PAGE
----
Materials matter

Learn about the materials inside our electronics. Through online and hands-on activities, we reveal hidden environmental impacts of smartphones.

How does it work?

Materials Matter is both an online experience and a set of printed resources: a leaflet, set of cards and script for disassembly and reassembly of a smartphone. Participants of all ages can learn about the raw materials inside electronics.

As our electronics have become more miniaturised, they have become more materially complex. Materials Matter focuses on a specific group of “critical” raw materials, of significant economic importance, presenting a supply risk. 

Sometimes it is hard to envision everything that went into getting the materials in our products. Let’s challenge ourselves, to learn how land, the environment and people are impacted by the production of the things we all buy.

Museums and educational institutions: please get in touch directly for our help.
> Online experience
> Hands-on, print resources

Keeping devices we have in use for longer does two things: it slows the demand for these materials but it also gives us more time to develop recycling technologies.
Jessika Luth Richter, Lund University

Impacts on people and planet

Critical raw materials are mined from other people’s land, and the impacts of this mining are often invisible to us. Mining processes require a lot of environmental management and there is a high cost associated with this, so companies think it makes more economic sense for this to occur in other regions of the world when possible. And if mining occurs in countries without rule of law, sound regulation and enforcement, risks arise. Use of acid and chemicals in mining processes can threaten health of nearby communities.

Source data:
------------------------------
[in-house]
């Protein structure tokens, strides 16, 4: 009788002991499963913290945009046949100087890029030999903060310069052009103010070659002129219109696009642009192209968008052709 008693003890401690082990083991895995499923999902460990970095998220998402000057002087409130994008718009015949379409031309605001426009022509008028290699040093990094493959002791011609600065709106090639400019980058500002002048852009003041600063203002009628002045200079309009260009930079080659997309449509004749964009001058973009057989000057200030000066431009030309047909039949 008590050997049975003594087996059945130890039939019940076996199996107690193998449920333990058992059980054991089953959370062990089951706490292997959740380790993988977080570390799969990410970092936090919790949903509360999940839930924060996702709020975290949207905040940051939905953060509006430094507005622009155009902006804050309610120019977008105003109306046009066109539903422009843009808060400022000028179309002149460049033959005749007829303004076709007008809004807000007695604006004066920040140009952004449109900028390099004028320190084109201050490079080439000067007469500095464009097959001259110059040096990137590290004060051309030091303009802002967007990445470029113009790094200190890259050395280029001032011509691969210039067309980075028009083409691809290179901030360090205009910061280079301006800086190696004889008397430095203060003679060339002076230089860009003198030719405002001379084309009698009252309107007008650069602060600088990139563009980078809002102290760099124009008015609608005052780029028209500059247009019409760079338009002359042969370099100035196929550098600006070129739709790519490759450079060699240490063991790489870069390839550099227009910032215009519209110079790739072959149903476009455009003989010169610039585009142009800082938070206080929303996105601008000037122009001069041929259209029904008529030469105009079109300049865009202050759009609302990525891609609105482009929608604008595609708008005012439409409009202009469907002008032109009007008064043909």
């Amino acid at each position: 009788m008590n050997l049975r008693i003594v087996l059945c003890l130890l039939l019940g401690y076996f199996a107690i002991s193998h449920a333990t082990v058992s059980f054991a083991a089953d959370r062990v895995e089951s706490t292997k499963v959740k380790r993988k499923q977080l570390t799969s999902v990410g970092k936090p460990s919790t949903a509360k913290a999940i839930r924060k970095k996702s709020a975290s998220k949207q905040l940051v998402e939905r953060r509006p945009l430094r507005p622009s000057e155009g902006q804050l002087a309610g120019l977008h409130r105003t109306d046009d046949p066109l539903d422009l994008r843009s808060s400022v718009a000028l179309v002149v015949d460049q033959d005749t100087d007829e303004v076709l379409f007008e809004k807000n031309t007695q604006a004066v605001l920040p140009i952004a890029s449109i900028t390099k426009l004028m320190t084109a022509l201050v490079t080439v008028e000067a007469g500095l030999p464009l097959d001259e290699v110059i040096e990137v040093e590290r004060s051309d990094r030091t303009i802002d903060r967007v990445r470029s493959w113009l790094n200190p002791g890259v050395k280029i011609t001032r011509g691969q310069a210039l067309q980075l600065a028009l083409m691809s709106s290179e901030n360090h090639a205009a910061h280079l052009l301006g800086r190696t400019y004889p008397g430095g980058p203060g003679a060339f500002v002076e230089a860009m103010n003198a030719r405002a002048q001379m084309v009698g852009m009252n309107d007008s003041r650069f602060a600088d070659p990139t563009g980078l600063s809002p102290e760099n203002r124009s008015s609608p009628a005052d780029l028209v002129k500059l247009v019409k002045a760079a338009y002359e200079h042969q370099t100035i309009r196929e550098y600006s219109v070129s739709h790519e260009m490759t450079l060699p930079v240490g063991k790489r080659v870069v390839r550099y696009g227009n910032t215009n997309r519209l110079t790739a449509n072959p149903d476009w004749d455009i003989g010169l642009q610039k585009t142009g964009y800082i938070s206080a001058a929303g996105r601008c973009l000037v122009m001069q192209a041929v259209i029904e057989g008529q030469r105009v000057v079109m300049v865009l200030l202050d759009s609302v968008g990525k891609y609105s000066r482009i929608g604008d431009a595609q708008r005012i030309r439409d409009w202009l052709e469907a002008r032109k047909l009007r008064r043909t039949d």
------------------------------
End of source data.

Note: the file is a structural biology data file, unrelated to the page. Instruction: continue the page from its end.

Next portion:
Documentary on proposed mine in Greenland

Recycling cannot keep up

The vast majority of these critical raw materials cannot be recycled effectively - many have nearly insignificant rates of recycling. Recyclers are constantly playing catch-up to an ever-faster cycle of new products, new materials and new technologies - having to invent new techniques and business models for processing dead devices. What this means in practice is that demand for virgin critical raw materials continues to increase with every new product we buy.

Learn more about "critical raw materials"

Illustration by Rod Hunt.

Needed for renewable energy

In an age when we are moving away from fossil fuels, towards renewable energy, we must recognise that the same materials in our personal electronics are needed to scale up wind and solar energy production. Gallium (used in integrated circuits), indium (used in touchscreens), germanium (used in electrodes) are needed in photovoltaic cells and neodymium (used in microphones) is needed in wind turbines. This is why it's so important to improve recycling of these materials and reduce the amount of materials used for electronics by reducing demand.

WWF on critical materials and 100% sustainable energy

With thanks to

These resources were developed with support from EIT Materials, Ivan Nascimento, John Rowley and illustrator Rod Hunt. They were co-created by The Restart Project and partners in eight European countries, as a part of the Refer Project and the Replay Project.


Download or request print copies

English-language resources
French-language resources
Italian-language resources
German-language resources
Dutch-language resources
Swedish-language resources

  • We're prioritising free distribution of the print materials to UK repair groups, schools and youth groups. Sign up here and we will post you print cards and leaflets. We've had to pause our plans to create full kits with mobiles and tools due to the pandemic.
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